How to Watch the Dakar in Australia

Author: Team Adventure Moto   Date Posted:1 November 2018 


The 41st edition of the Dakar Rally is going to be one of the toughest races so far. The Dakar route in 2019 will take competitors across the sandiest route imaginable, starting in Lima and following the Pacific coast of Peru before darting inland into the Andes at Arequipa and dipping back down into the sand dunes of Tacna and Moquegua. “100% Peru, 100% Dakar” is the official tagline for the 2019 rally, and it’s going to be one of the most spectacular races in the history of Dakar.

The Most Brutal of Them All

Dakar Rally 2019 will kick off in Lima, the capital of Peru, on the 6th of January with 334 vehicles turning up for the podium. It will consist of 10 stages across 5,000 kilometers of which over 70% is going to be sand. “It is a little like as if we were competing in the Vendée Globe, only in the roaring 40s”, said race director Etienne Lavigne when asked about the difficulty of the 2019 edition.

This will be an exciting race for Australia as Toby Price, an Aussie Dakar champion of 2016, will lead the charge in the motorcycle class on his KTM 450, followed by Rodney Fagotter on a Yamaha WRF 450 and Dakar newbie James Ferguson on a KTM 450 EXC.



Who to Watch

Dakar favourites in the motorcycle class for 2019 are said to be Austrian Matthias Walkner with the Red Bull/KTM Factory team, UK’s Sam Sunderland with Red Bull/KTM Factory, and Aussie Toby Price with Red Bull/KTM Factory. Portugal’s Paulo Goncalves with Monster Energy/Honda, Argentinean Kevin Benavides with Monster/Honda, Spaniard Joan Barreda Bort with Monster/Honda and Adrien van Beveren with Yamaha from France among others are also listed at the top.


Toby Price

Can Toby Price repeat his 2016 victory at the Dakar Rally in 2019 in Peru?

‘I was really happy to finish to the Dakar last year and really didn’t expect to finish third after my injury. This season has been incredible. My biggest motivation is simply to get on the bike every morning. I love to ride even if it is the toughest rally in the world. The fact that the Dakar will be run in just one country will make things different, but we are delighted. The conditions will be complicated. The goal is to run up front ad win my second title”, - Price said.

Ever since entering his first Dakar Rally in 2015 and finishing third, Toby Price has become a legend in the motocross and rally circles around the world. Winning the Dakar in 2016 and coming in third again in 2018, 31-year-old Price is expected to place high in 2019.


Rodney Fagotter

Rodney Fagotter, a Queensland motocross and rally champion, has placed 14th in the Dakar Rally in 2013 and 16th in 2018, but he says he is “in the best shape ever and ready to help the team win” and hopes to finish in the top ten in January. “I would have wanted to finish higher last year but to finish is always good. I was a support rider and so I had limited issues. Unfortunately, Van Beveren had to quit while he was leading, and I ended up as the last Yamaha rider in it. I remained in Australia during the year competing on the domestic scene and preparing and training for the Dakar. Living in Australia, heat will not be an issue once in Peru. I remain a water boy in the team, so I need to ride well and stay trouble free to be as close as possible of Adrien (Van Beveren) and Xavier (de Soultrait). I need to ride fast to be within 20 or 30 minutes.”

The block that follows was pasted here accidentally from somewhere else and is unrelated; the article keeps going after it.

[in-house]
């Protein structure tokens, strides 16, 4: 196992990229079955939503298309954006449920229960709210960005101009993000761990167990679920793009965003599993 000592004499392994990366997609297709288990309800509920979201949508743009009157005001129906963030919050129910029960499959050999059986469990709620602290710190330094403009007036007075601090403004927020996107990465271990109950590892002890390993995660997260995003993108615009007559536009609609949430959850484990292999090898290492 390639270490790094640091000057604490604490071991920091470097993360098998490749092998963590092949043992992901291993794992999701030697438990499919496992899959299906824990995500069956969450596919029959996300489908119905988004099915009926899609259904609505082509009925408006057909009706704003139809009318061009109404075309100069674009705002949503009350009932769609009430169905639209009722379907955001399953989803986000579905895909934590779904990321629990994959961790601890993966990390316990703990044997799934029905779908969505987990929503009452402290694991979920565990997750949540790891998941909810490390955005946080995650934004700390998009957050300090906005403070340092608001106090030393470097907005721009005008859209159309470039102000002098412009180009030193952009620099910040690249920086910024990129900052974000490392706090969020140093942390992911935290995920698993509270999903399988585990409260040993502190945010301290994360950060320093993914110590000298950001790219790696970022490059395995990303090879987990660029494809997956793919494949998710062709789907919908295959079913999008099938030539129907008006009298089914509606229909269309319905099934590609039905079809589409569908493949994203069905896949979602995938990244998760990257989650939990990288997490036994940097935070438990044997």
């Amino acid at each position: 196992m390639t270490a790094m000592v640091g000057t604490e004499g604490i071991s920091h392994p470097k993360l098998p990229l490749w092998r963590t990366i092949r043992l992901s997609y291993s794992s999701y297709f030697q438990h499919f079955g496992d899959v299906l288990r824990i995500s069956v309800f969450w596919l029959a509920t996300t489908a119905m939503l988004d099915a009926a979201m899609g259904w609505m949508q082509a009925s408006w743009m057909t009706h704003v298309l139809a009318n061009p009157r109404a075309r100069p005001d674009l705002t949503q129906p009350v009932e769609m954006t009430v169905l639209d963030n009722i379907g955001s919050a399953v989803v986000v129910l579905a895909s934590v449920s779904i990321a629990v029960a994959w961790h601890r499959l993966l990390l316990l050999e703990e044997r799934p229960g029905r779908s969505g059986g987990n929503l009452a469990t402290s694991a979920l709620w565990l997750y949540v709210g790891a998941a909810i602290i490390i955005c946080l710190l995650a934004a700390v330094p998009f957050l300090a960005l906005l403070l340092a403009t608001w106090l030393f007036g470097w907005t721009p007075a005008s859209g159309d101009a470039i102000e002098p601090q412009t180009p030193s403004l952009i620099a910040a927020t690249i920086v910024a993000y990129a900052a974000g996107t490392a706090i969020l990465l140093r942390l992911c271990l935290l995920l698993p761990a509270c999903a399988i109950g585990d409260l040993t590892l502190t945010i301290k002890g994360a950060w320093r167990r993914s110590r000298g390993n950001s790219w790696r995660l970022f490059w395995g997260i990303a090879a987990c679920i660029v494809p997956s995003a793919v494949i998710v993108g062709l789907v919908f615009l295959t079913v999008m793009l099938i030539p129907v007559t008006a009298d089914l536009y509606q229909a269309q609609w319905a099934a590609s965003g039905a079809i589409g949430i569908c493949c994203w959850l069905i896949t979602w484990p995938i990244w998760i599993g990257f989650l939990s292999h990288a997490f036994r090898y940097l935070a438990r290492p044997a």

James Ferguson


James Ferguson from Newcastle is entering the Dakar Rally for the first time in 2019 – and he’s chosen the Original by Motul class (with no assistance). According to James, his worst fear is the bike failing en route. “I watched the Dakar on TV when I was a kid and always had it in the back of my mind. My dad was a biker and I’ve always ridden bikes all my life. I was looking for an adventure and now I want to prove to myself that I can do it. The Original by Motul class was the obvious choice. I like to do everything myself. My main worry is my bike not making it, especially after spending so much money preparing it. It’s a KTM EXC 450, so not a real rally bike and I adapted it for the Dakar. The idea of the bike failing gives me nightmares.”

Where to Watch

The Dakar Rally will be broadcasted in almost 190 countries around the world by over 70 channels, including the SBS network in Australia. Tune in for Dakar updates and highlights your local time, and don’t forget to keep an eye out for their 2019 TV guide for exact broadcasting times.

If you’re a true Dakar aficionado and SBS isn’t going to cut it, you can always hop on the EuroSport channel and see if you can get more. They post broadcasting times in advance, so you can plan your schedule around them.

Another great resource is the Dakar Rally official page. Check in daily to see the newest highlights, helicopter footage and updates!
If you want to keep up with the race in real time and see who is where, make sure to bookmark this Dutch Dakar tracking page.

To keep an eye on Price, Fagotter, and Ferguson, tune in using the Red Bull TV page online.

And if watching isn’t enough, pop over to the forum to follow the Dakar and discuss it live with other rally maniacs from around the world!